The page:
This charming city on the South bank of the Rhône River was for a brief moment in time the center of the catholic world, as the popes left Rome and came to live in Avignon. The Papal Palace, home of seven popes, is a Unesco World Heritage Site and a must-see of Avignon. Here everything is within walking distance and you can easily explore the city while strolling through its small cobblestone lanes. Be sure to wander along the Pont d’Avignon (the famous bridge) or at least admire it from afar.

10. Provence & Pont du Gard (day trip from Avignon)

In recent years, British author Peter Mayle detailed the many charms of the Provence in his books. Believe his delightful descriptions! The Provence region encompasses about 90 villages moving inland from the French Riviera. You’ll probably have a have a hard time finding those famous lavender fields but there are plenty of other things to see and do on a day trip from Avignon. One attraction that is a Provence must-see is the Pont du Gard. It’s an aqueduct built by the ancient Romans. Spanning the Gardon River, this massive structure is part of a 50-km (30-mile) watering system. Near the village of Vers-Pont du Gard, it is the highest of all the old Roman aqueducts.

11. Cannes (stopover)

The French Riviera town of Cannes makes a good stopover between Avignon and Nice. Once a fishing village on the Mediterranean Sea, Cannes is now a playground for the rich and famous. Celebrities flock here every May for the Cannes Film Festival, the world’s most famous. While you may see celebrities at other times, Cannes offers other things to see. You might want to stroll the Promenade de la Croisette on the waterfront, walk through the Old Town, take in a history museum or simply gaze at the villas in the Quartier des Anglais, the city’s oldest residential area.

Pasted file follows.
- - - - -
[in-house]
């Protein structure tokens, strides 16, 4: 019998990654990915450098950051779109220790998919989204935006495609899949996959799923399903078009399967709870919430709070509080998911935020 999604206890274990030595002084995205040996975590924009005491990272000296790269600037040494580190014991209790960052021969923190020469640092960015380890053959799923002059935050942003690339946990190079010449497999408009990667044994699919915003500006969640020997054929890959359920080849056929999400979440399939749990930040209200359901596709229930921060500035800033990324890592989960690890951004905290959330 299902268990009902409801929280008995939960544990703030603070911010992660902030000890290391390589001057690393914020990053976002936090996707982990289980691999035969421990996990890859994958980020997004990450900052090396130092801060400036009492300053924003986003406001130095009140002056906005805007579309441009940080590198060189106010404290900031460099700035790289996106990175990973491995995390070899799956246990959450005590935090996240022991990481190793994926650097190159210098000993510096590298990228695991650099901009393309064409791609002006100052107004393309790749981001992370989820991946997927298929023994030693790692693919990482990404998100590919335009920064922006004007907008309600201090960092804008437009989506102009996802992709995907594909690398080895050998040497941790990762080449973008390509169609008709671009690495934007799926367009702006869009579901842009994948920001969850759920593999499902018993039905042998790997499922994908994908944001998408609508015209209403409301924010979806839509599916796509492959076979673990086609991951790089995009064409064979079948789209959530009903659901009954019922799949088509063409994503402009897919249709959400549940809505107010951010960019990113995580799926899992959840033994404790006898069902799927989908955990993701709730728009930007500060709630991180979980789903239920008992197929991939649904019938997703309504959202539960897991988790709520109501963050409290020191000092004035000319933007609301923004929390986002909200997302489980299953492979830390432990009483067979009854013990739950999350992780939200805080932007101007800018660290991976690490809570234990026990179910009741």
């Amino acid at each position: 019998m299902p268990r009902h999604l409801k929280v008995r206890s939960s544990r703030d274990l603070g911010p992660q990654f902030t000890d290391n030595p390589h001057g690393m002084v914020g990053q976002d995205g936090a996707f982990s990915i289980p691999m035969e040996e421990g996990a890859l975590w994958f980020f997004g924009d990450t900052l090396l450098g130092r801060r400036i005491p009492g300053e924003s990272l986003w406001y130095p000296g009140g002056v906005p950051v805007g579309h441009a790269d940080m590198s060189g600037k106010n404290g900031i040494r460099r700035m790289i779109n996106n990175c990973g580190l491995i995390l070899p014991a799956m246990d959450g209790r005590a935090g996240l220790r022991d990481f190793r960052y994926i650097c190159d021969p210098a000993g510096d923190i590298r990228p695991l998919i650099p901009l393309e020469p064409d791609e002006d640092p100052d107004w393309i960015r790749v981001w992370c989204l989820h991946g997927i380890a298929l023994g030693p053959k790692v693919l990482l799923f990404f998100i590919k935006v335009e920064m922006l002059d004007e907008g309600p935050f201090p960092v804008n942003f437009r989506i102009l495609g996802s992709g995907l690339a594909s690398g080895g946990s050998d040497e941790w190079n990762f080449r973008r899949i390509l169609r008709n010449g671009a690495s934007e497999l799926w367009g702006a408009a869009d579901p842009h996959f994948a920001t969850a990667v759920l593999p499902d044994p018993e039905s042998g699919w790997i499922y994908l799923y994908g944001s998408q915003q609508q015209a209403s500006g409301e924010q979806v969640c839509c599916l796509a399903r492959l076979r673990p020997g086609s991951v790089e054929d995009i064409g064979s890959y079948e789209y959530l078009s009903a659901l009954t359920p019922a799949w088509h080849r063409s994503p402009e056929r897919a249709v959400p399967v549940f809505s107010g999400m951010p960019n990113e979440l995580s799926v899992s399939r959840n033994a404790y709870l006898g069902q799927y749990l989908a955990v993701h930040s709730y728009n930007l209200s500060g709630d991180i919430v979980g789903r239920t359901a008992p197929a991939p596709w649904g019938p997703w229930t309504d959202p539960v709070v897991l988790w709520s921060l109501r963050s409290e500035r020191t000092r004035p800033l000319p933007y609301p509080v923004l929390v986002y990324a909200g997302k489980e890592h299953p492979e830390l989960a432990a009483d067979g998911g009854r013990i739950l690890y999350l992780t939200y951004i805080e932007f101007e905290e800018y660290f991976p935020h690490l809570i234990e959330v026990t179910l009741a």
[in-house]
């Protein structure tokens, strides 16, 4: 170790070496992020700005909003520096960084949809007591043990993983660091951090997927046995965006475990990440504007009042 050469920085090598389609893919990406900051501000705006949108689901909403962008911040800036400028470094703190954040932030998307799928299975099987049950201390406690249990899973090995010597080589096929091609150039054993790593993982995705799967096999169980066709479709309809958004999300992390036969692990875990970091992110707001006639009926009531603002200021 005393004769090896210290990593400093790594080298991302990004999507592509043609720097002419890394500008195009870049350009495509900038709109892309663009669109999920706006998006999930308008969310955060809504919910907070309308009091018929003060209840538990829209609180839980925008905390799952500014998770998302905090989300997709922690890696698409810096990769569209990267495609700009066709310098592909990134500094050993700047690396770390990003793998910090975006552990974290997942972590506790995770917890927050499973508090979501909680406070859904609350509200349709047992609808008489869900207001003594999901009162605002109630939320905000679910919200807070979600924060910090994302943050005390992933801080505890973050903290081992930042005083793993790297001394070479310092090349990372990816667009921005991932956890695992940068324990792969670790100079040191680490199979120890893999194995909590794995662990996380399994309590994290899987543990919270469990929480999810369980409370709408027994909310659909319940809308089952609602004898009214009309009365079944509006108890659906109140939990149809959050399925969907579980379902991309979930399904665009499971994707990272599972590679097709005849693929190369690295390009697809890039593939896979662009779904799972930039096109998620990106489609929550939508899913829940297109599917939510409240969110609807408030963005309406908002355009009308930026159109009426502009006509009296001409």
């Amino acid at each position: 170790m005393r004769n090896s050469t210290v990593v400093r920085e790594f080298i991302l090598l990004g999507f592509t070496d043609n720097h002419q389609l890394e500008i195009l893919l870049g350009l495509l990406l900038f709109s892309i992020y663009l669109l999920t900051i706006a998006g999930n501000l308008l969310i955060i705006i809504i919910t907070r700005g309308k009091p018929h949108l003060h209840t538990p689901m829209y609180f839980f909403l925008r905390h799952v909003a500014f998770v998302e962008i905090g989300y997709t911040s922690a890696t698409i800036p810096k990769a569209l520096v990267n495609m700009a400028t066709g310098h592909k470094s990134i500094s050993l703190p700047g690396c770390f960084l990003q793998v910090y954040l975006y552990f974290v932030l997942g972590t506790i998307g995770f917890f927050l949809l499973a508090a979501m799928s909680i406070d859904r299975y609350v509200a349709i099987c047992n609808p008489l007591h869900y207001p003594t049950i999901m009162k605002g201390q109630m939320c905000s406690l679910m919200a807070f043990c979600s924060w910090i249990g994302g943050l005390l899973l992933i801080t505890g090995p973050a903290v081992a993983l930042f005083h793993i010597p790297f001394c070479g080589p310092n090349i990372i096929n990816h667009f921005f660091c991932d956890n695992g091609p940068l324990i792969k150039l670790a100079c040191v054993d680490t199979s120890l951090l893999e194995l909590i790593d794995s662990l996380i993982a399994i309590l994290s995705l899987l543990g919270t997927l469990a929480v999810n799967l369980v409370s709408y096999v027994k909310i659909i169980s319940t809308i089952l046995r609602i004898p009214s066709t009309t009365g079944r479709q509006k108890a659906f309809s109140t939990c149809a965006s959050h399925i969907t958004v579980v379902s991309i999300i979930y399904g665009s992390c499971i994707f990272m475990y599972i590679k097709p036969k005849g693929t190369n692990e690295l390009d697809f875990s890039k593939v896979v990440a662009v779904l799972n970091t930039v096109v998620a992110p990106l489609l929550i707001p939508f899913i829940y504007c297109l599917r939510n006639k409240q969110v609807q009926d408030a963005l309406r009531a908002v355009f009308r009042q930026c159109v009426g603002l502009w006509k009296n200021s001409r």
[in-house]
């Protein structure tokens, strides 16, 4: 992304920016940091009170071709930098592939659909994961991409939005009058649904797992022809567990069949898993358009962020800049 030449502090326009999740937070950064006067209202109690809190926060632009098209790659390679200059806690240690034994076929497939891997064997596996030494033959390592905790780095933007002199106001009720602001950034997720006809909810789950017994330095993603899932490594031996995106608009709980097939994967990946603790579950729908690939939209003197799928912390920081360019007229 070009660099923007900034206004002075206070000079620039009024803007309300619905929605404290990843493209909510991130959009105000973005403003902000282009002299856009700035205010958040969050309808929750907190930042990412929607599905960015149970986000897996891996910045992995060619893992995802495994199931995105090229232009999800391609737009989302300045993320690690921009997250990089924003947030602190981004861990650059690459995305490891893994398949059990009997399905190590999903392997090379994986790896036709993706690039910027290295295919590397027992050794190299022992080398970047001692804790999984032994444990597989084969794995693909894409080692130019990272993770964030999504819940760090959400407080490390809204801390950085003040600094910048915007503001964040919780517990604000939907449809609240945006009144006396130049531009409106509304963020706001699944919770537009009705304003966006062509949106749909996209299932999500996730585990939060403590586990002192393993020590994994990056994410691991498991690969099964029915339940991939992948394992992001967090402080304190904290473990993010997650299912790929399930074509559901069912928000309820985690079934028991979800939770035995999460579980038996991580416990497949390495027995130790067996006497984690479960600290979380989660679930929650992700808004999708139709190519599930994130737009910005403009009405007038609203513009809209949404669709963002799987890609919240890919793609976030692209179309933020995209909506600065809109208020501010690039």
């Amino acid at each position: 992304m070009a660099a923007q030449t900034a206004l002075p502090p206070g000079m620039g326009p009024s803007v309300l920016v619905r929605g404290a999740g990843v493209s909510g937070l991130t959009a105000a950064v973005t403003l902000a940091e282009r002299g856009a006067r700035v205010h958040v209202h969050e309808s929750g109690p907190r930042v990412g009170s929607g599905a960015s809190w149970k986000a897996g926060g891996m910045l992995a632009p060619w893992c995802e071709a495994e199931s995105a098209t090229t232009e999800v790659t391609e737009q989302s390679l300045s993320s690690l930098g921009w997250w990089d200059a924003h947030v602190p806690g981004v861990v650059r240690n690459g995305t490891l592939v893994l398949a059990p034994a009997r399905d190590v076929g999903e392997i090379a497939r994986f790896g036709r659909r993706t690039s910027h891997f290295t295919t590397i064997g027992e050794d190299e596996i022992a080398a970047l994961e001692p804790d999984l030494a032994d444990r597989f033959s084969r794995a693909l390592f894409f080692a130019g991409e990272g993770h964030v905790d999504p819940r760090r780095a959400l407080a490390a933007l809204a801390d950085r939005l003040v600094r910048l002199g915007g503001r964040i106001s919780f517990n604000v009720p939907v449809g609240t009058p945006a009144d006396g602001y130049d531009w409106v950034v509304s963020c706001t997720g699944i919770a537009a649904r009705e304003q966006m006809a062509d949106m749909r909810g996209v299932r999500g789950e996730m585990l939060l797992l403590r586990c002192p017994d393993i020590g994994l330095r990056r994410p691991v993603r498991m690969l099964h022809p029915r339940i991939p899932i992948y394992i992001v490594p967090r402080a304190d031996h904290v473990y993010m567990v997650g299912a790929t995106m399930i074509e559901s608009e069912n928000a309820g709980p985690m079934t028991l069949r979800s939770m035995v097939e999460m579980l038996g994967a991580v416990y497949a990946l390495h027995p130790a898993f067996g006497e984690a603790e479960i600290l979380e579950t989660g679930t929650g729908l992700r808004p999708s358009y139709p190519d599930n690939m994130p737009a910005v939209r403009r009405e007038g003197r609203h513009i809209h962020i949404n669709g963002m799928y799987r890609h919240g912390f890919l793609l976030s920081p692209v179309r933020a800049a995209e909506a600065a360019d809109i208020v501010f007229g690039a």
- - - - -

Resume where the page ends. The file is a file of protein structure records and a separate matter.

12. Nice (2 nights)

Nice is the perfect place to end your two-week tour of France. It has a colorful Old Town with a small market. You’ll definitely want to make time for a walk along the Promenade des Anglais with its views of Mediterranean Sea. The Cathedrale Sante-Reparte is a top attraction as is the Marc Chagall museum. You can people watch at the Place Massena, the city’s main square that leads to nice shopping areas for last-minute souvenirs. If you can find a few free hours, it’s only a short bus ride to Eze Village, a medieval village with a cactus garden on top, or to the glitz and glamour of Monaco.

Find more activities in CheckMyTrip

Get up-to-date COVID-19 travel guidance in CheckMyTrip

Now in CheckMyTrip, you can check the COVID-19 travel restrictions for your origin and destination as part of your travel itinerary or directly in the app, in case you don’t have a trip planned yet.

Sources: Lonely Planet, France Bucket List, Touropia